As I See it on the Land – March 2021

A bitterly cold week has dramatically changed the oilseed rape crop. What looked a very strong plant has suddenly lost its outer leaves and the growing centre is now exposed to feed the pigeons. Unfortunately, we have had to resort to using noisy bird scarers, but Mark has been able to purchase an addition to add to the guns that allows better control of the time and frequency of the bangs. Hopefully it will not be too much of an interference to the locals and we won’t have to use them for too long. Most years nitrogen would be applied to the crop soon and then rapid growth would push the crop ahead of the birds, but we will have to wait for field and weather conditions to improve.

The cold will hopefully help kill the aphids which will be a bonus for the wheat crops keeping them free from disease.

Our free-range chicken have had to be kept indoors since early December to comply with the law. All poultry in the country should be kept indoors, or under a net, by order of the government, to prevent them getting Avian flu, which is brought into the country by migrant birds. At the moment there are just over 20 cases of avian flu in the country, where DEFRA have slaughtered the entire flock to prevent a further spread of the flu.

Our birds are not happy being restrained indoors during the day. They would much rather be outside even when it is wet and muddy! Boredom is beginning to be a problem and they can bully one another and become cannibals. They peck the backside out. I have had to despatch one already, and I look forward to being able to let them out during the day asap. This can be a problem in all sized flocks.

Their water drinkers have frozen solid during the last three nights. Just a small inconvenience, but it reminds me of all the pipes freezing in the lambing sheds during previous cold years. I feel relieved not to have the job of thawing pipe work and drinkers throughout the buildings. I am even more relieved not to be lambing under such extreme conditions.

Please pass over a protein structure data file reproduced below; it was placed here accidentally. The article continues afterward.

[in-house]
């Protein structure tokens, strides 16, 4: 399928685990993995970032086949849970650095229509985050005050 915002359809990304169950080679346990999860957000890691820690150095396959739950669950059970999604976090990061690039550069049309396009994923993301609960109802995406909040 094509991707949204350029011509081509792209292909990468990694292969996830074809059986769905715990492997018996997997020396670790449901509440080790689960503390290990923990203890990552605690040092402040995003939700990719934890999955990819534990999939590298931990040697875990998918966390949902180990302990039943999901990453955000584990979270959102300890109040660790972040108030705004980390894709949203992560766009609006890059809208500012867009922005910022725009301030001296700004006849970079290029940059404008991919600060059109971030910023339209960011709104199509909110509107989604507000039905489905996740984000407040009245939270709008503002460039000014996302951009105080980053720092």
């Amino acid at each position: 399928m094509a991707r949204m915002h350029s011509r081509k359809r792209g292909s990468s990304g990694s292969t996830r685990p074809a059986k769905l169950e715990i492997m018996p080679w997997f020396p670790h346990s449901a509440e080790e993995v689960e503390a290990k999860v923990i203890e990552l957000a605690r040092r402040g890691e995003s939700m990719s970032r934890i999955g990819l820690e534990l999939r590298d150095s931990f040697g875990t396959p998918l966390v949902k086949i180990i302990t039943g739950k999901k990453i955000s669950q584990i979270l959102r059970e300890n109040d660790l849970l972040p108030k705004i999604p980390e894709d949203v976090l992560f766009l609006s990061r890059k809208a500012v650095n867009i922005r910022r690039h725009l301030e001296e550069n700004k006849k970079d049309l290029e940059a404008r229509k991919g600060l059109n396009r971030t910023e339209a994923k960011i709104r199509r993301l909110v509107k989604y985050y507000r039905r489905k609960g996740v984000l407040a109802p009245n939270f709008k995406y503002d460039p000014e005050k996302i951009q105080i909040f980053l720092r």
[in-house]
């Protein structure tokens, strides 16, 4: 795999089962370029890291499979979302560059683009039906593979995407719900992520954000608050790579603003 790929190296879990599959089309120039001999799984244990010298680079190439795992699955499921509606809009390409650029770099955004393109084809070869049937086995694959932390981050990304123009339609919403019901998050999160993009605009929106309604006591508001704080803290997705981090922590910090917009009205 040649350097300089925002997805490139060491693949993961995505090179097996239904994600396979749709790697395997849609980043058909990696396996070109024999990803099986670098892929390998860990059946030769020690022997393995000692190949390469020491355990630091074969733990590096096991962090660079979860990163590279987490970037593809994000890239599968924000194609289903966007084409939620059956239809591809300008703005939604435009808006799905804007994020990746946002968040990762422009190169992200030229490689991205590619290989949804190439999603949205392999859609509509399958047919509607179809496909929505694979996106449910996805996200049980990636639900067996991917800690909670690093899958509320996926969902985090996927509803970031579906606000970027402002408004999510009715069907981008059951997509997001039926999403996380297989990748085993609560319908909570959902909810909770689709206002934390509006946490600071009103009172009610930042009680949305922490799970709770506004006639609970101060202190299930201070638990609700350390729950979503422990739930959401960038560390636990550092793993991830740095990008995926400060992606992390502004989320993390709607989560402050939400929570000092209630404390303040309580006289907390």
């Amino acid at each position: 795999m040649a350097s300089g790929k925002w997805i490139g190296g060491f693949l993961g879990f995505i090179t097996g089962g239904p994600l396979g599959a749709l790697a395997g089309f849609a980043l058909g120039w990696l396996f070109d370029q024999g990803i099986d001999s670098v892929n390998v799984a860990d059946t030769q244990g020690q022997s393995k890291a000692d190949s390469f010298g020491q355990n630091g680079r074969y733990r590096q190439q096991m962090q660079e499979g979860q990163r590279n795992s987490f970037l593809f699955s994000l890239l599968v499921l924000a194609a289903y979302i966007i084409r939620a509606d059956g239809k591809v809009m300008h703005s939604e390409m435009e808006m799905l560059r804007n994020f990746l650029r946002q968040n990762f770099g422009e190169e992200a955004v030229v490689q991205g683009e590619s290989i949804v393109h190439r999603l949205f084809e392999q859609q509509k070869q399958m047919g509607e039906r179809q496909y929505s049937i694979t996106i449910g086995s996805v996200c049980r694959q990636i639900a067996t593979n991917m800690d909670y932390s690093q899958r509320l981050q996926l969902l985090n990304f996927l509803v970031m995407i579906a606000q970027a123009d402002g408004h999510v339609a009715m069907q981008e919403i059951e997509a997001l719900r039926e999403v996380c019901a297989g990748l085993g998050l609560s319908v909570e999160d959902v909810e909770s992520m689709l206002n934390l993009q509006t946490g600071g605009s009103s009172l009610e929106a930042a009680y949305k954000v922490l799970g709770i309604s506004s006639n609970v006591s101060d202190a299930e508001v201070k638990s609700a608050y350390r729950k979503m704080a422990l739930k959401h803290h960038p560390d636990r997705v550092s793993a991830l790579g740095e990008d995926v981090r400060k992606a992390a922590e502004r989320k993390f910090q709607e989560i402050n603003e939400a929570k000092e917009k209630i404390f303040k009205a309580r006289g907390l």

Dogs and sheep do not go together well, unless the dogs are trained to work sheep or are on a lead. Ashley Homewood, who keeps sheep on the grass fields near Horton Green, suffered a dog attack on his ewes two weeks ago. Five ewes had had their backsides eaten. Four ewes had to be put down, whilst one ewe has been treated with antibiotics and given the chance to recover. The flock were all in lamb and there is no way of knowing how much damage, or loss of foetuses’, has been done until they are due to give birth. This is an expensive loss. Somebody will probably be aware that their dog has been involved. The ewes are now very nervous of dogs. Two footpaths cross the field.

This leads me onto the subject of people being where they have no right to be. I have been pleased to see people out using the footpaths, but I now find walkers going wherever they decide they want to go, despite there being no public footpaths. At the moment there is no “right to roam” in this part of the country.

I intercepted a group of walkers, and three dogs, going around the outside of a field heading towards my garden gate. I pointed out they were not on a footpath. They said they had not seen one. I accompanied them back to where they had crossed over a ditch on a very substantial bridge. Right in front of the bridge was a sprayed out, fully marked footpath across the middle of a wheat field. They declined to follow the FP and returned whence they had come. I suspect that they did not want to cross a wet muddy arable field.

On another occasion I met a man with a dog crossing a culvert from a neighbours. When I politely informed him, the Byway was on the other side of the sewer and there was no footpath where he was. He informed me everybody used this side. On the advice of the NFU I have purchased some “private, no public right of way” notices to deter people straying from the designated routes. We do not want people claiming they have walked a certain route for ex number of years and it is a public footpath. The frequent disturbance around the fields by walkers and loose dogs give the wildlife little chance of thriving and can damages crops.

Parish Council meetings are currently conducted via zoom, which isn’t quite the same as looking at one another across a table. A planning application that created much discussion was Hans Farm.

Hans Farm, along Tarpot Lane, has been sold and is being cleaned up after years of neglect. There is planning permission for one building to be converted to a house. Only a few acres remain with the house, and the buildings are surplus to what is required for the land. A planning application is currently being sought for a change of use. If this farm follows a similar development path to what happened at Fairview Farm and Meadow View Farm, along the B2067, there will be a lot of traffic using a very narrow, poorly maintained road. Access to the farm is given as via the B2067, down Marsh Road over an 18-tonne weight limit bridge, and then into Tarpot Lane. I think some passing places should be considered in the planning application, or else there will be damaged verges, and some backing up of vehicles.

We had a solitary daffodil in bloom at Christmas. Several were out in bloom prior to the cold, but the wind has felled them. They have buckled over and look very sad along with many other plants. Roll on proper spring.

Peter Sillibourne